Twenty years strong for Kellie

A woman stands in front of a window holding a piece of medical equipment.
After 13 months on a Left Ventricular Assist Device system, Bellevue resident Kellie Ward received a heart transplant in 2001.
July 29, 2019

Almost twenty years ago, Bellevue resident Kellie Ward received devastating news that changed her life.

At age of 24, seemingly healthy and with a baby on the way, Kellie was diagnosed with peri-partum cardiomyopathy – a condition caused by strain and pressure on the heart due to pregnancy.

She was told by her doctor that her only chance of survival was a heart transplant. What was supposed to be one of the happiest moments in her life had turned into a dark time for Kellie.

There is light to Kellie’s story, which she shared for DonateLife Week (28 July – 4 August) because due to the WA’s Advanced Heart Failure and Cardiac Transplant Service, Kellie is now enjoying a healthy life with her family.

“I was totally speechless when my doctor told me I had heart issues,” Kellie recalled.

“At first I didn’t cope. My husband and I had lost our first born son the year prior. We went from grieving the loss of our son to eagerly waiting for the arrival of our daughter; when we were suddenly faced with the situation of my diagnosis.”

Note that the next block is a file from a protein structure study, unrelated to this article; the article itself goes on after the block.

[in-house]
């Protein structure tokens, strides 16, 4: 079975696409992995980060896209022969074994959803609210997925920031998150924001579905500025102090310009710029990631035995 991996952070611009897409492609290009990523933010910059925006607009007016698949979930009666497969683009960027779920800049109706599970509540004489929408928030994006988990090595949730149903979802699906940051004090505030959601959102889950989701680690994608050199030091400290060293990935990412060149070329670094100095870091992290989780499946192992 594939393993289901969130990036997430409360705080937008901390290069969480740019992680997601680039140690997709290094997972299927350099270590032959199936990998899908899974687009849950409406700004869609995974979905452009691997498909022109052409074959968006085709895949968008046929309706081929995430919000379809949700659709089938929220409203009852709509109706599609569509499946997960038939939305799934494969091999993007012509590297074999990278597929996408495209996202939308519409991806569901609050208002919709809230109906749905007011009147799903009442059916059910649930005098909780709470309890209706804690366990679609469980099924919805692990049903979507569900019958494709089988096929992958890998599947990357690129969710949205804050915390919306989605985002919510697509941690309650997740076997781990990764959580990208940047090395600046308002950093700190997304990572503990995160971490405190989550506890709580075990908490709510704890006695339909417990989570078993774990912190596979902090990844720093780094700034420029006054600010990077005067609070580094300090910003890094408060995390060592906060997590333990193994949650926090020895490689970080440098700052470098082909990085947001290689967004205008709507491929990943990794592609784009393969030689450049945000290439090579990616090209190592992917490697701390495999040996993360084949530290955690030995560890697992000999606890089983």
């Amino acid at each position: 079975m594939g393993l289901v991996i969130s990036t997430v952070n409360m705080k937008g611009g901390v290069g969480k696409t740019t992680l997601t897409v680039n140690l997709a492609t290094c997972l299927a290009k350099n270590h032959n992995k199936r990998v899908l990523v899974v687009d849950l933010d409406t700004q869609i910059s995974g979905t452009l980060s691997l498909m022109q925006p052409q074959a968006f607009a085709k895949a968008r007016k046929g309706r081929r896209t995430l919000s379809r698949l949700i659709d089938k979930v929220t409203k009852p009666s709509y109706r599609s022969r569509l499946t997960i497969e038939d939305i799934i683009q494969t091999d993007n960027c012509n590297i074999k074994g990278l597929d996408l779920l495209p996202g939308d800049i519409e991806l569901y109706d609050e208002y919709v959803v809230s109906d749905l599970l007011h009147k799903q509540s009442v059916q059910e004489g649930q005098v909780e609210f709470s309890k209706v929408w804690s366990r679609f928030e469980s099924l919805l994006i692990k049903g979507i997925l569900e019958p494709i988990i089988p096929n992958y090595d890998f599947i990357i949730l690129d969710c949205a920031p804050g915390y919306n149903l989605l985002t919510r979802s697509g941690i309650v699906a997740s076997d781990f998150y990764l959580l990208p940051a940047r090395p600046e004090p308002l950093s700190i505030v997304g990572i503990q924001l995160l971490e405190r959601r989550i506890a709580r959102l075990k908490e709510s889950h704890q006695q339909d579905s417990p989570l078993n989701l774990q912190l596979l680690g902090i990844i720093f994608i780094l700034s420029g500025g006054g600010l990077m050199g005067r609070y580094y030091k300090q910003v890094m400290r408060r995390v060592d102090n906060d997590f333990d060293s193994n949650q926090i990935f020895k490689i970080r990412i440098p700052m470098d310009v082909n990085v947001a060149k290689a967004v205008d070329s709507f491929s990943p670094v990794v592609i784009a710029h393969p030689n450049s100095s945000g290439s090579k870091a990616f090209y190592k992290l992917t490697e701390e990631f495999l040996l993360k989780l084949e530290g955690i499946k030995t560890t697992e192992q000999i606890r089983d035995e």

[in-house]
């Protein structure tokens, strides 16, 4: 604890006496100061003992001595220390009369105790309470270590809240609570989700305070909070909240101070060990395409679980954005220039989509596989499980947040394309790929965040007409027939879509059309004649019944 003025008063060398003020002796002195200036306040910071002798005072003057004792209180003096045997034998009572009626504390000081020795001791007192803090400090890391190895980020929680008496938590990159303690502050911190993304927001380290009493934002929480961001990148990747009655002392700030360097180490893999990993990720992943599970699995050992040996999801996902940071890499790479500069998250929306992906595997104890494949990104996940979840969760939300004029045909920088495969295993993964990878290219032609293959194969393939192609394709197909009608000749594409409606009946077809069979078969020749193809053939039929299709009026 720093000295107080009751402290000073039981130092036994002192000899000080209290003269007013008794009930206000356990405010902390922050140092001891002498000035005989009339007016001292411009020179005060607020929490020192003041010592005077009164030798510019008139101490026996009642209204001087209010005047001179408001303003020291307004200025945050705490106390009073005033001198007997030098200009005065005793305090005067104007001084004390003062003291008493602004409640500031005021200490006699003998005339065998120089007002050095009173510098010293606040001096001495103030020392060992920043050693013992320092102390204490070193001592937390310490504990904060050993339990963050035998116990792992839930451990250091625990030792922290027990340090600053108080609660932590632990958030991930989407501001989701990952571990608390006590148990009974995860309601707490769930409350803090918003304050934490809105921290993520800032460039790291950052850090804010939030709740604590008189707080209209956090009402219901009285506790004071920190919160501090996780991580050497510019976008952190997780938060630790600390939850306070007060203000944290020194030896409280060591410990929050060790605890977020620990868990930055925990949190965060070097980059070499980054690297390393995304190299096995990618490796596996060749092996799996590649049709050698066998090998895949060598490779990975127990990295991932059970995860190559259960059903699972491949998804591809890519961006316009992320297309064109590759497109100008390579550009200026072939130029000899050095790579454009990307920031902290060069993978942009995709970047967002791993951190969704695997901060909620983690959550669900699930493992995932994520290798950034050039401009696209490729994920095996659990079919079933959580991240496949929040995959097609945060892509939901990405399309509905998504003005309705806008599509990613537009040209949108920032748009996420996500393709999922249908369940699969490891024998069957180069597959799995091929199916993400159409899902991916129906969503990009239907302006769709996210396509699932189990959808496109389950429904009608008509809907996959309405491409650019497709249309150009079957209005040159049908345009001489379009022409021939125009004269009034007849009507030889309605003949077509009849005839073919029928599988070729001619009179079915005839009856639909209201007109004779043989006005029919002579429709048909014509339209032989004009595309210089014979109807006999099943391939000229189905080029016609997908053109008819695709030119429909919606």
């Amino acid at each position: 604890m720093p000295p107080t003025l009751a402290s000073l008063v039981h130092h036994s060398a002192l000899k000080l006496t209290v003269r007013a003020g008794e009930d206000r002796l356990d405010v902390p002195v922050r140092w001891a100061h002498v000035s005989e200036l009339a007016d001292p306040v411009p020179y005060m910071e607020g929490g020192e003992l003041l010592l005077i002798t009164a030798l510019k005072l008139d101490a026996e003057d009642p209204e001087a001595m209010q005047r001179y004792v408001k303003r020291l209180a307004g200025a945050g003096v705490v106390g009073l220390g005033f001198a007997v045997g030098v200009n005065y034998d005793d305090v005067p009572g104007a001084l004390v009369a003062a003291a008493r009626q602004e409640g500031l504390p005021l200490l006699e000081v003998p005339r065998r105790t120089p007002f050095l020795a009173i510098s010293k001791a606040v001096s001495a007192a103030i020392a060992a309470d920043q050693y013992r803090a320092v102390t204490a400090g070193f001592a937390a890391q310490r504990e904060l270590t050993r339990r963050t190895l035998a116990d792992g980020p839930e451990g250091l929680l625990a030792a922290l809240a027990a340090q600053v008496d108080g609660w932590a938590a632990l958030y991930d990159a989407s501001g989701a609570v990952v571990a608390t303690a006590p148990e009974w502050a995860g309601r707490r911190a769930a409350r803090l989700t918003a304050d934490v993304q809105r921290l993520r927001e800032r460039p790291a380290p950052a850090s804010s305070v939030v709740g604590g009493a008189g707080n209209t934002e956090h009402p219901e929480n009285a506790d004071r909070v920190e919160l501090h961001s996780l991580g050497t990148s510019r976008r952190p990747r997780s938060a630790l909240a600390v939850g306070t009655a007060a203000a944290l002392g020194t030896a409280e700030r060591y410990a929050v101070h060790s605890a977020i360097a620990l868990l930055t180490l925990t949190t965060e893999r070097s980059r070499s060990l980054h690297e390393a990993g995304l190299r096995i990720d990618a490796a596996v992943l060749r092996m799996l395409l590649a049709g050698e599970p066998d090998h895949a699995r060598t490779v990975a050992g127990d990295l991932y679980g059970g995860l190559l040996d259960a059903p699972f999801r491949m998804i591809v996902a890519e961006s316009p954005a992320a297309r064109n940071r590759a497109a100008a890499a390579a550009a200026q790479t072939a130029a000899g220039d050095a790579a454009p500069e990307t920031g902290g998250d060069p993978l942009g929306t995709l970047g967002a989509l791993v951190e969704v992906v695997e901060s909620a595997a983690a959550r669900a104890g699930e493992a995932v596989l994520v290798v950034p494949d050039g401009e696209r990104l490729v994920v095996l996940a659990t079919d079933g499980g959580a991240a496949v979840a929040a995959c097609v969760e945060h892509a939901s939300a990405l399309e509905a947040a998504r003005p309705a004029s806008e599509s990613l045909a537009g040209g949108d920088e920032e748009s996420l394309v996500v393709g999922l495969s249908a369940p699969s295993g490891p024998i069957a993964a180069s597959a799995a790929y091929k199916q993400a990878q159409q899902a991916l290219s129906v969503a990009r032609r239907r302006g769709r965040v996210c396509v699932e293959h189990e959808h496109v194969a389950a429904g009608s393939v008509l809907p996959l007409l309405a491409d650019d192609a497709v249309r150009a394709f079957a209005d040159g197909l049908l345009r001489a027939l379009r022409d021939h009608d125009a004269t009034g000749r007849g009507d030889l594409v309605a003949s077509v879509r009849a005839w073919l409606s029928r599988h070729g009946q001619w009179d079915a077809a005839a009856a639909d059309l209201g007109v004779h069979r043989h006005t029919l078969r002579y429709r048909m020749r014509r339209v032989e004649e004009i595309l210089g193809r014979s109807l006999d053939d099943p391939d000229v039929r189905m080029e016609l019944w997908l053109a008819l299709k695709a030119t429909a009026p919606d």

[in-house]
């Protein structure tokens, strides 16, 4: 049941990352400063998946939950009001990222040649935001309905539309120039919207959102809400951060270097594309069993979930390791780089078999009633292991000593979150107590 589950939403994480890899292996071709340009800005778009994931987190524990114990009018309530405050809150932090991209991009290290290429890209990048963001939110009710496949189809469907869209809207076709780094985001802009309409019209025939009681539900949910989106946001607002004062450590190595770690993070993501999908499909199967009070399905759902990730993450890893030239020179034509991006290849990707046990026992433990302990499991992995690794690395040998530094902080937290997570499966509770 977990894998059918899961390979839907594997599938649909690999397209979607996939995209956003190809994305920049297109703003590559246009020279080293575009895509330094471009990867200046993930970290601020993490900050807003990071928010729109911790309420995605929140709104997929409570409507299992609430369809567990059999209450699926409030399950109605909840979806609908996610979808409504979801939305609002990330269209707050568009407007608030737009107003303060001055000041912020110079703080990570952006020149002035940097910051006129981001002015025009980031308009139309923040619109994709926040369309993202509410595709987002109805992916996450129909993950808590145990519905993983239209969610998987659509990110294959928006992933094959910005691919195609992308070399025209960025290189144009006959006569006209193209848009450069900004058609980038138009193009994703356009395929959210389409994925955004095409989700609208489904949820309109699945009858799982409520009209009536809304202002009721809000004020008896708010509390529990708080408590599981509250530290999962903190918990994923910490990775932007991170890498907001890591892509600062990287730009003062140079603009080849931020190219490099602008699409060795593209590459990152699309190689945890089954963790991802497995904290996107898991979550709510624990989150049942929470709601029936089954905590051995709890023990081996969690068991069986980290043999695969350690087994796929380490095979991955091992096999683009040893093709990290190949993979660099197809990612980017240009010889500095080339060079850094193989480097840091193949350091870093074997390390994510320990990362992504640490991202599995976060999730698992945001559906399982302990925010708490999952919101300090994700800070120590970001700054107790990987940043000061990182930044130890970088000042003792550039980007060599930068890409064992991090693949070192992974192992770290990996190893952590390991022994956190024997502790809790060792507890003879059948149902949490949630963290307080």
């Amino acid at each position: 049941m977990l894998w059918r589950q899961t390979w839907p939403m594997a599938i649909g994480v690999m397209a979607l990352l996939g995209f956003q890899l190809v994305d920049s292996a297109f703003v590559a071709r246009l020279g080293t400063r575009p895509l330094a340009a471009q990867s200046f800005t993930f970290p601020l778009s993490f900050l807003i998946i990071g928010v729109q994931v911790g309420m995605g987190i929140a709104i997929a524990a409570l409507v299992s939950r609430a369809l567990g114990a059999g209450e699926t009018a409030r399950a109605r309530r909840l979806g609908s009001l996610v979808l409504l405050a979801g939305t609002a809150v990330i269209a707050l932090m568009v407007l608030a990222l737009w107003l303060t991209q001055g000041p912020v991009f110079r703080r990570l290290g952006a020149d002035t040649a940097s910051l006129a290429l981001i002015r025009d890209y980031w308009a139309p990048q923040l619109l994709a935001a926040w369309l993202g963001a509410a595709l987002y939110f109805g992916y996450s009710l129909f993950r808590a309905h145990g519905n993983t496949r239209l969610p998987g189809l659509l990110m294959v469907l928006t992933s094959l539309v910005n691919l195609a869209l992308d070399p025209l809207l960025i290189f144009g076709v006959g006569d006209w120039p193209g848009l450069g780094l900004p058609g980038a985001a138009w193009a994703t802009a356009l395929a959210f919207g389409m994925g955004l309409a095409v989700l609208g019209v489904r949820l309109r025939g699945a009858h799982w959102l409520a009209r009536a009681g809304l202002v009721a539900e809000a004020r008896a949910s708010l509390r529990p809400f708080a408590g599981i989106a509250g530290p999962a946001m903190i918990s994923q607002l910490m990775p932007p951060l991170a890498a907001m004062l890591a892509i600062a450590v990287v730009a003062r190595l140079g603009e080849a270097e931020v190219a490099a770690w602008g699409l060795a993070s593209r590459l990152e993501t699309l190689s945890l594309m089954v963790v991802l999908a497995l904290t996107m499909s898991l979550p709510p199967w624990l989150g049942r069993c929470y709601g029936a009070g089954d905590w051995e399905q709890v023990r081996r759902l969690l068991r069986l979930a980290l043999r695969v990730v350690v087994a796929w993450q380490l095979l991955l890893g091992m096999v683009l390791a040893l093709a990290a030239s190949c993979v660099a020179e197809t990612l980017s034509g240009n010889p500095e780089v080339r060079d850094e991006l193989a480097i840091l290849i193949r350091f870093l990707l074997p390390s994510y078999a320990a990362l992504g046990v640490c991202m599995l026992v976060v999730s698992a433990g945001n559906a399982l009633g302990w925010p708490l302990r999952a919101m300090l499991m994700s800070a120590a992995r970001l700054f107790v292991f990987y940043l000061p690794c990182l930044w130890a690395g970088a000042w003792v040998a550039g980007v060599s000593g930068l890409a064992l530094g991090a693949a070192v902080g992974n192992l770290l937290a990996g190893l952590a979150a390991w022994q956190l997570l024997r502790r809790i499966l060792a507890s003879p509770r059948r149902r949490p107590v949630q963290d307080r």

Three months after giving birth Kellie’s heart began to fail and she was placed on a Left Ventricular Assist Device (LVAD) system – a mechanical pump – as a bridge to a heart transplant.

While waiting for a transplant, Kellie spent most of her time bedridden in hospital, losing quality time with her newborn daughter.

After 13 months and being considered for two transplants that weren’t suitable, Kellie finally received a suitable heart.

“Words can’t express how I felt or how I feel now. My transplant gave me a renewed and more fulfilled life. This generous gift walks within me and I owe my life to the donor and the family,” Kellie said.

Nurse Practitioner Clare Fazackerley with the Advanced Heart Failure and Cardiac Transplant Service, now at Fiona Stanley Hospital, said Kellie’s story was a wonderful example the difference organ donation can make in people’s lives.

“Sadly, there is increasing number of patients with chronic organ failure and it is expected the demand for transplants will continue to grow,” Clare said.

“A single organ and tissue donor can save the lives of up to 10 people and significantly improve the quality of life for many more.”

More than 1,400 Australians are currently waitlisted for a transplant and a further 11,000 are on dialysis, many of whom would benefit from a kidney transplant.

Kellie wants her story to serve as a reminder to have conversations with your loved ones about organ and tissue donation.

“If you want to become an organ or tissue donor – you need to tell your family. It’s important to have these conversations so your wishes are fulfilled.”

Since June 2018, 148 patients had their lives changed at Fiona Stanley Hospital by through organ donations with:

  • 7 heart transplants
  • 20 lung transplants
  • 2 heart and lung transplant
  • 30 kidney transplants
  • 89 bone marrow transplants.

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